Old 08 April 2002, 19:40   #19
Member
 
Country: Denmark
Town: Copenhagen
Boat name: Nemesis
Make: CAPE 79
Length: 8m +
Engine: Suzuki 250 4 stroke
Join Date: Dec 2001
Posts: 252
Send a message via AIM to Rene Send a message via MSN to Rene
Hi Pete

Well I was thinking about that, but I talked to some people from Yamaha on the boat show here in Copenhagen, and they had one of there people to have look it over, and now the problems are gone....

I had another shop to look at it last year, and after they had it in for service, it was a nightmare to get it started... I toold the Yamaha people about this on the boat show and they must have called the shop where I had the boat in last year, because Yamaha called me and told me that they would look it over for free..

I don't know what they did to it, but I didn't pay anything, and now the problems are gone.

So the next issue here is to get a bigger boat , I just have to convince my wife about that too

I would like something like the 8.5 meter scorpion, but I'm not settled on anything yet.

They Osprey is a super RIB, but with 6 divers it's getting crowded

Regards
Rene
__________________
Rene is offline   Reply With Quote
Old 08 April 2002, 23:54   #20
Member
 
Country: USA
Town: Portland
Make: Polaris
Length: 5
Engine: 90hp- 2stroke!
Join Date: Apr 2002
Posts: 15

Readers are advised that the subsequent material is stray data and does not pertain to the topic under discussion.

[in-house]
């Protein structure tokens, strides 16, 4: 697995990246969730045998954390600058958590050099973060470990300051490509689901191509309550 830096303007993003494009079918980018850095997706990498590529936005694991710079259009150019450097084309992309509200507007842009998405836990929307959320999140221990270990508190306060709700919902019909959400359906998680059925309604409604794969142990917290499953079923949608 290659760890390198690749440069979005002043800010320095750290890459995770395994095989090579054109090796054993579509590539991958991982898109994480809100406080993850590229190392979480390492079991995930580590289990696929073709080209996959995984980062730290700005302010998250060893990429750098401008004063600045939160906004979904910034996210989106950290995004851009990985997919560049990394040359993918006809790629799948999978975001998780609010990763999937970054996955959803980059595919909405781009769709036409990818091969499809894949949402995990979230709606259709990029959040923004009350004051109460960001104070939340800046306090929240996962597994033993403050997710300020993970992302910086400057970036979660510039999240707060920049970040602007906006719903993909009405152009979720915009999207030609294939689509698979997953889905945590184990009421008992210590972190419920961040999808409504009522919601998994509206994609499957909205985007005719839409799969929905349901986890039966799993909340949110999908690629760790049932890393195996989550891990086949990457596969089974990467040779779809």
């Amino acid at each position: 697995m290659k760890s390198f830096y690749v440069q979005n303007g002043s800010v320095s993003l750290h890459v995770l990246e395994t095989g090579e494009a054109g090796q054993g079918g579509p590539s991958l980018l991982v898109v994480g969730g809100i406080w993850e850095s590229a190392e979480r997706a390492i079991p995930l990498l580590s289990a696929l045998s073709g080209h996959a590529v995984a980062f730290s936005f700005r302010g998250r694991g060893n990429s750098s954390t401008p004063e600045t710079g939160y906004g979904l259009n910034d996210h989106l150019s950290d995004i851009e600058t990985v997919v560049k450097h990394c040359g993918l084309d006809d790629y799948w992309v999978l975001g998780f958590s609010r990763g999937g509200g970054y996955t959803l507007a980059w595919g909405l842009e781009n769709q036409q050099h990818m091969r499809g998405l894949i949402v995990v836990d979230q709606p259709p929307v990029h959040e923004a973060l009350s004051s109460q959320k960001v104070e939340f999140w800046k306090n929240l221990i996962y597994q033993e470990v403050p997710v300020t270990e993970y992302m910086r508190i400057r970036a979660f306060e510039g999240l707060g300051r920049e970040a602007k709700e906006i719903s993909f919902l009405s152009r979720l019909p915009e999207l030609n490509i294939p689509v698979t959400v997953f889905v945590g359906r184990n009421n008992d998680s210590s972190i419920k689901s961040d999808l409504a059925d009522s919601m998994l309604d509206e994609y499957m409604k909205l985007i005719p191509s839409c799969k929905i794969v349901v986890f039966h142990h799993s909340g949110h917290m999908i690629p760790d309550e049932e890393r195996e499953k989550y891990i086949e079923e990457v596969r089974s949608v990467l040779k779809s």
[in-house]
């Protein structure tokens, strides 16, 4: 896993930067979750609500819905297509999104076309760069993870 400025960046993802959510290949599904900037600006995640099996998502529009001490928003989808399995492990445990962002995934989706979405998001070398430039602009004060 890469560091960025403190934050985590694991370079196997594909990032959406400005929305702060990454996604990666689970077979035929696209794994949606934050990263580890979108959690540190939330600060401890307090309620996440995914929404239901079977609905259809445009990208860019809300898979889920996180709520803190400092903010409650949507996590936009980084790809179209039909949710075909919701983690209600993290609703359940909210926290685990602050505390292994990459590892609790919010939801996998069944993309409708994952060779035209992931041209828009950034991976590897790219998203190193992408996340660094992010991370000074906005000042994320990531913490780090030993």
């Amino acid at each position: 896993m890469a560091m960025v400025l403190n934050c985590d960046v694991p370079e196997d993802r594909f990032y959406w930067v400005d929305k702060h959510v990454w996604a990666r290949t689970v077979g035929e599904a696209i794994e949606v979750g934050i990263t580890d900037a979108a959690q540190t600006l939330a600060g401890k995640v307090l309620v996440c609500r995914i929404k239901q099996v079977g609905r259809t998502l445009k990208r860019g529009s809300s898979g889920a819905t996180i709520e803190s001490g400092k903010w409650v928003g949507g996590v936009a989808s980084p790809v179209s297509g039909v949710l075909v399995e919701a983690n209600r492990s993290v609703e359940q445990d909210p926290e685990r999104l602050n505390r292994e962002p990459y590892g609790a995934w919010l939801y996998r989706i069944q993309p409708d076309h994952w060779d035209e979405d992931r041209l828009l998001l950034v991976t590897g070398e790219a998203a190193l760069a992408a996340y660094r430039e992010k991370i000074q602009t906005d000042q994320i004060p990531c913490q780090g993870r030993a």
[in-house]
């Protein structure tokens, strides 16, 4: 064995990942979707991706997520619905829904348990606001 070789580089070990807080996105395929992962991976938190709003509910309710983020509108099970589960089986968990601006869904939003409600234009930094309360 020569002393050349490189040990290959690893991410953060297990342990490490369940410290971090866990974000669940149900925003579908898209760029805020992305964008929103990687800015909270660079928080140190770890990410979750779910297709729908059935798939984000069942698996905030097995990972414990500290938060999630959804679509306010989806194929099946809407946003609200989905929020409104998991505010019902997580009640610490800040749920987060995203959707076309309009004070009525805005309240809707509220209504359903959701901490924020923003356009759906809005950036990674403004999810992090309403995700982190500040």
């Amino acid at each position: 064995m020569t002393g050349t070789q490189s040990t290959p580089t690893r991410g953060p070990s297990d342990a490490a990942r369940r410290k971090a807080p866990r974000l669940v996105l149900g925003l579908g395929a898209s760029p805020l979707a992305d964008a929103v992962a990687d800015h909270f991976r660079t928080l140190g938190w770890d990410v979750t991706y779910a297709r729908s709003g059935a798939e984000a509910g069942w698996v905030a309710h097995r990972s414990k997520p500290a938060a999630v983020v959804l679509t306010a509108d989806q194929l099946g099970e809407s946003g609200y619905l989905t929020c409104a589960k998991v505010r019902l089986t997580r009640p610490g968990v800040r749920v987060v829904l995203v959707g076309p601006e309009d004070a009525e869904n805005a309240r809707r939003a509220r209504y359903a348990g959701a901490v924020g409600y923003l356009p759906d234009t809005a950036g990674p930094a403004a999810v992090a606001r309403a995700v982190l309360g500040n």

Batfalcon,

Actually I WAS talking about prop drive. I used the example of the jet, but I've done both prop and jet in large engines. Really the whole key is probably the torque of the engine steerer tube. (if that's what you call it) If the engine is "loose" on the back of the boat, it's not really a big deal with a steering wheel, but it could be with a tiller. If the engine is snugged up a bit, it makes it easier to hold. Also, realize that thed larger the motor, generally the longer the tiller. This starts to use a longer leverage principle, and becomes very manageable, even with a large prop driven motor.

I have run boats that are very loose on the back, and swing freely from side to side. (You know, the guy who is trailering his boat without hit O/B fixed, and every turn, or lane change, the engine swings from one side to the other. This does make it more difficult, as you have to exert more force. This engine looseness is pretty irrelevant with a steering wheel, as the steering box makes it very easy to hold the engine aligned correctly. Since it is common to have between 31/2 to 4 complete turns of a wheel lock to lock, very little change happens with a pretty good turn of the wheel. With a tiller handle, very little engine shift prompts a significant change in course angle. Subsequently, making the engine more difficult to turn takes away the hazard associated with a tiller, while not reducing steering input. Running full out with a tiller, you can change course probably 30 degrees with only a 6 inch shift of the tiller.